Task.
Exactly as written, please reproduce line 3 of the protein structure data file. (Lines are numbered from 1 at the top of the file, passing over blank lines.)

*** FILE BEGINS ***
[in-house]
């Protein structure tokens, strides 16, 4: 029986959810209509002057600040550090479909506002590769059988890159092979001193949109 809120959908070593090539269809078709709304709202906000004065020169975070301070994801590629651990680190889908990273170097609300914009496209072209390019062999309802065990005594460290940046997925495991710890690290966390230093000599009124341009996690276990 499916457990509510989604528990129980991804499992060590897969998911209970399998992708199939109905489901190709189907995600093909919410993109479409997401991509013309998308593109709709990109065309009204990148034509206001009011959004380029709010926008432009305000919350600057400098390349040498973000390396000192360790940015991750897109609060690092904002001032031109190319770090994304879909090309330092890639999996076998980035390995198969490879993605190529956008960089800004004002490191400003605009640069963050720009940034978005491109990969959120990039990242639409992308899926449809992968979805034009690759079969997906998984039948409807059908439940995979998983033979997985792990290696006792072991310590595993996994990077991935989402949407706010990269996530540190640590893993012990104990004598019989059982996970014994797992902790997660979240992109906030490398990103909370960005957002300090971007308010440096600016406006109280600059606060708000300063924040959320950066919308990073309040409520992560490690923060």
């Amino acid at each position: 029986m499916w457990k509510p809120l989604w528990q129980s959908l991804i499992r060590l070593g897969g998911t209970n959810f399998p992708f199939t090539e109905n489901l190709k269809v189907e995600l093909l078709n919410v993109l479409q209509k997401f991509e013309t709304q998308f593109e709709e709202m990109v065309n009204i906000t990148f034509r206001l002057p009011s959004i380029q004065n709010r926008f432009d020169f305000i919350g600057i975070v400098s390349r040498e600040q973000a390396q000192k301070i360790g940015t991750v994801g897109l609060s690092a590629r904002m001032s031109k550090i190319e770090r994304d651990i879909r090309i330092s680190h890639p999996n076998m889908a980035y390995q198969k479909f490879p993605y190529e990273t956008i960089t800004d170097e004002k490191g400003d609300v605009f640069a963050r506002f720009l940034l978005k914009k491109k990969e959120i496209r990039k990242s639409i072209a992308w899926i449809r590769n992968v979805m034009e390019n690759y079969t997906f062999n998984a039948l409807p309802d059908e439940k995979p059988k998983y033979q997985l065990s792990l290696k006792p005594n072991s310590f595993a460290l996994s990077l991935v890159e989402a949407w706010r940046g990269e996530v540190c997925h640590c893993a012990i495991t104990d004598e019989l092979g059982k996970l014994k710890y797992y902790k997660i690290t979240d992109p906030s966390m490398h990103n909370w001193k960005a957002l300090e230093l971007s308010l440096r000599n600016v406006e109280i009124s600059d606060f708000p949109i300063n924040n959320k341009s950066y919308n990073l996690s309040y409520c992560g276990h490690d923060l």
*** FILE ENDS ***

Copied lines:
């Amino acid at each position: 029986m499916w457990k509510p809120l989604w528990q129980s959908l991804i499992r060590l070593g897969g998911t209970n959810f399998p992708f199939t090539e109905n489901l190709k269809v189907e995600l093909l078709n919410v993109l479409q209509k997401f991509e013309t709304q998308f593109e709709e709202m990109v065309n009204i906000t990148f034509r206001l002057p009011s959004i380029q004065n709010r926008f432009d020169f305000i919350g600057i975070v400098s390349r040498e600040q973000a390396q000192k301070i360790g940015t991750v994801g897109l609060s690092a590629r904002m001032s031109k550090i190319e770090r994304d651990i879909r090309i330092s680190h890639p999996n076998m889908a980035y390995q198969k479909f490879p993605y190529e990273t956008i960089t800004d170097e004002k490191g400003d609300v605009f640069a963050r506002f720009l940034l978005k914009k491109k990969e959120i496209r990039k990242s639409i072209a992308w899926i449809r590769n992968v979805m034009e390019n690759y079969t997906f062999n998984a039948l409807p309802d059908e439940k995979p059988k998983y033979q997985l065990s792990l290696k006792p005594n072991s310590f595993a460290l996994s990077l991935v890159e989402a949407w706010r940046g990269e996530v540190c997925h640590c893993a012990i495991t104990d004598e019989l092979g059982k996970l014994k710890y797992y902790k997660i690290t979240d992109p906030s966390m490398h990103n909370w001193k960005a957002l300090e230093l971007s308010l440096r000599n600016v406006e109280i009124s600059d606060f708000p949109i300063n924040n959320k341009s950066y919308n990073l996690s309040y409520c992560g276990h490690d923060l």